My Mother’s Story: North Vancouver is lovely on its own terms
Created by Marilyn Norry and Jenn Griffin. From stories by Esther Chase, Sandra Crawford, Janice George, Meghna Haldar, Suzanne Humphreys, Wendy Noel, Suzanne Ristic, and Beate Sigriddaughter. A Presentation House Theatre production. Directed by Heidi Specht. At Presentation House on Thursday, October 18. Continues until October 28
Nobody is ordinary. Everybody is struggling. And if you know enough about those struggles, you will feel—at the least—compassion. That understanding is one of the gifts that theatre keeps giving. And it’s a gift that’s especially apparent in My Mother’s Story: North Vancouver. The show is generous. It also handicaps itself with its structure.
To create My Mother’s Story, Marilyn Norry and Jenn Griffin asked women to submit up to 2,000 words about the lives of their mothers, who lived in North Van. From 60 submissions, eight portraits were chosen. Then Norry and Griffin interviewed the writers and recorded their responses to flesh out the script. Two of those writers, who are also actors—Wendy Noel and Suzanne Ristic—appear as themselves. Everybody else is taking on a character.
A lot of the material is fantastic. Ristic’s Macedonia-born mother is comic gold. Ristic remembers being a teenager, depressed by what she considered to be the excessive size of her breasts. Her mom reassured her, “Don’t worry, Suzie. When you get older, the boys will massage them and they will shrink.” Beate Sigriddaughter (subtly performed by Eileen Barrett) remembers that her mother, who was on the losing side of World War II, rarely spoke her mind. “Study other women,” Sigriddaugther’s mom said. “Put the fragments together to know me.” And Noel draws a hilarious, touching portrait of her relationship with her mom, who smoked dope and dropped acid in the pursuit of personal growth, leaving Noel feeling short on rebellious options—and scared.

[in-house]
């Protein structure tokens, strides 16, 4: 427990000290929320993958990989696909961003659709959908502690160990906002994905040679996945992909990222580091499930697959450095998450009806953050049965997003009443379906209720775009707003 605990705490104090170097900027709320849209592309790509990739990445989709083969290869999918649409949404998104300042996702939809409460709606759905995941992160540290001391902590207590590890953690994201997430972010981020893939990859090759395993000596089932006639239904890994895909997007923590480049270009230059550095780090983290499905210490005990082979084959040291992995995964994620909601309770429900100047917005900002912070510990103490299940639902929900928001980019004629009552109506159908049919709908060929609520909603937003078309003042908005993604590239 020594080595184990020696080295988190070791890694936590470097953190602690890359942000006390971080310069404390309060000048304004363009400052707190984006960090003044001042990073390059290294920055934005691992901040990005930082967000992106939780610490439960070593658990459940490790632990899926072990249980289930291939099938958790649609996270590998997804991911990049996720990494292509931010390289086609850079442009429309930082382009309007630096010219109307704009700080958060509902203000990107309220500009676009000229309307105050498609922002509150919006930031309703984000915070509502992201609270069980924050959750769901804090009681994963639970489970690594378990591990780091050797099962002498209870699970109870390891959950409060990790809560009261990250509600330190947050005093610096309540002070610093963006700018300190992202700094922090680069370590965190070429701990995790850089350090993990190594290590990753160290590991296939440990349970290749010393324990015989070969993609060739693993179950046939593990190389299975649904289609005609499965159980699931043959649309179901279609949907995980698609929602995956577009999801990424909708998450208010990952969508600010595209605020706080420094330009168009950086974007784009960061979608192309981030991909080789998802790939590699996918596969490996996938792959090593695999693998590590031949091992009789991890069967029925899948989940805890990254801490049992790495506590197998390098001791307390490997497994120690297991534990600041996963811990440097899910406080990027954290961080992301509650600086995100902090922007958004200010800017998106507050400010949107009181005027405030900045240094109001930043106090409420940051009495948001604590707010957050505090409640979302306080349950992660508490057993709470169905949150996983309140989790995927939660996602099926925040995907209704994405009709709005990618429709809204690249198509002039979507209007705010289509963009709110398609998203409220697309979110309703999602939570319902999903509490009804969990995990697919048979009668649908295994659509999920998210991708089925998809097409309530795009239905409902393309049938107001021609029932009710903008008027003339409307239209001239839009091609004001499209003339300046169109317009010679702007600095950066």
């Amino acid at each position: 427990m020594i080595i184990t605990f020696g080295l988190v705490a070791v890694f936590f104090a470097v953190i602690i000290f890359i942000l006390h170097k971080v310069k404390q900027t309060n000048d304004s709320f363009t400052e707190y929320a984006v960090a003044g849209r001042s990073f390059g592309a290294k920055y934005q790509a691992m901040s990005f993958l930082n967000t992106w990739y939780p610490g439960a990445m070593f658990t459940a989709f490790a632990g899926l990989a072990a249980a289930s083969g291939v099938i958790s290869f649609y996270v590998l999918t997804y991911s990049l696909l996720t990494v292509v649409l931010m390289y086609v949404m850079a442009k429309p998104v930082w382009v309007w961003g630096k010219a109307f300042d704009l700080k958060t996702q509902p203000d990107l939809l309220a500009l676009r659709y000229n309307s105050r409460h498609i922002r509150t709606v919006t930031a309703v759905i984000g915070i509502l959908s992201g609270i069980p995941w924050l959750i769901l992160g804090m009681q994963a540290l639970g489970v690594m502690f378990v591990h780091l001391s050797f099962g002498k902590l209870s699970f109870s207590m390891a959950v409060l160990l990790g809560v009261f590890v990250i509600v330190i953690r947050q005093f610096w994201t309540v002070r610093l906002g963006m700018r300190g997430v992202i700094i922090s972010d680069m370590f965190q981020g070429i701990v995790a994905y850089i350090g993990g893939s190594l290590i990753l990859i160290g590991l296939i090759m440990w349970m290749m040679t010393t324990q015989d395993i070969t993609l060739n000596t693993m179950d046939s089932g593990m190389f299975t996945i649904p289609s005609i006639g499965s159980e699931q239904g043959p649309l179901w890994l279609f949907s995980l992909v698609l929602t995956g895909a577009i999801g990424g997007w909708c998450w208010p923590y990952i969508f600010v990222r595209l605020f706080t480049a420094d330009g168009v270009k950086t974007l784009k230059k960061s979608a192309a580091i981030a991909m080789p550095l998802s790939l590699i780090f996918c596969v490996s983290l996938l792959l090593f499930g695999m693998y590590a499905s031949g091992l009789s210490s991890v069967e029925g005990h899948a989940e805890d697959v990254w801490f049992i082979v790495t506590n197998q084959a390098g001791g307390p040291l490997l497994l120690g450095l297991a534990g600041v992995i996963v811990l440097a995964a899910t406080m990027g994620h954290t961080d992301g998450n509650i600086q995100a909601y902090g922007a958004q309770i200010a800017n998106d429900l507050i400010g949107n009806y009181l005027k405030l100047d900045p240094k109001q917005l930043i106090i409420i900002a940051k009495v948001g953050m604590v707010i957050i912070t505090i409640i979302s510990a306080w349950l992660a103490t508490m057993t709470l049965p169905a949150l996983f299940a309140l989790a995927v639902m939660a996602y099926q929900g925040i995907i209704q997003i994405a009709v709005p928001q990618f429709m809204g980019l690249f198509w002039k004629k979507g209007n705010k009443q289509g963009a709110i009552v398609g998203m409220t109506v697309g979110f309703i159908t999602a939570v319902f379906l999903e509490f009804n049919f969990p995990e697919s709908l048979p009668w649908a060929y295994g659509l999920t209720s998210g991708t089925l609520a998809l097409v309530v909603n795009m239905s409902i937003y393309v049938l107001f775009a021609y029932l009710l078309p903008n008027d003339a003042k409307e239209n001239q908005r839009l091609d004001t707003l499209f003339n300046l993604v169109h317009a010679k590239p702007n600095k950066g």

For me, the hard part about watching this show is that it’s largely a collection of fragments—shards of imagery and information. With eight women on-stage, I struggled to get a grip on the characters at first. And, even as the evening progressed, I longed for fuller portraits and a greater sense of accumulation. Norry and Griffin have arranged the material according to subject: mom’s background, mom’s romance, mother-daughter sex ed. And the structure is musical: images repeat and there’s a lot of simultaneous speech. This is all fine but, many times, I wanted the actors to tell me a good, solid—extended—tale.
Still, My Mother’s Story is lovely on its own terms. Director Heidi Specht has created a striking choreographic vocabulary based on gestures. Jamie Nesbitt’s set, in which shelved objects are wrapped in grey cloth, speaks quietly to the notion of memory. The eight-member acting team is terrific. And many passages are touching. When I saw this show, there was laughter, but there were also gasps and moans of recognition from the audience—and plenty of tears.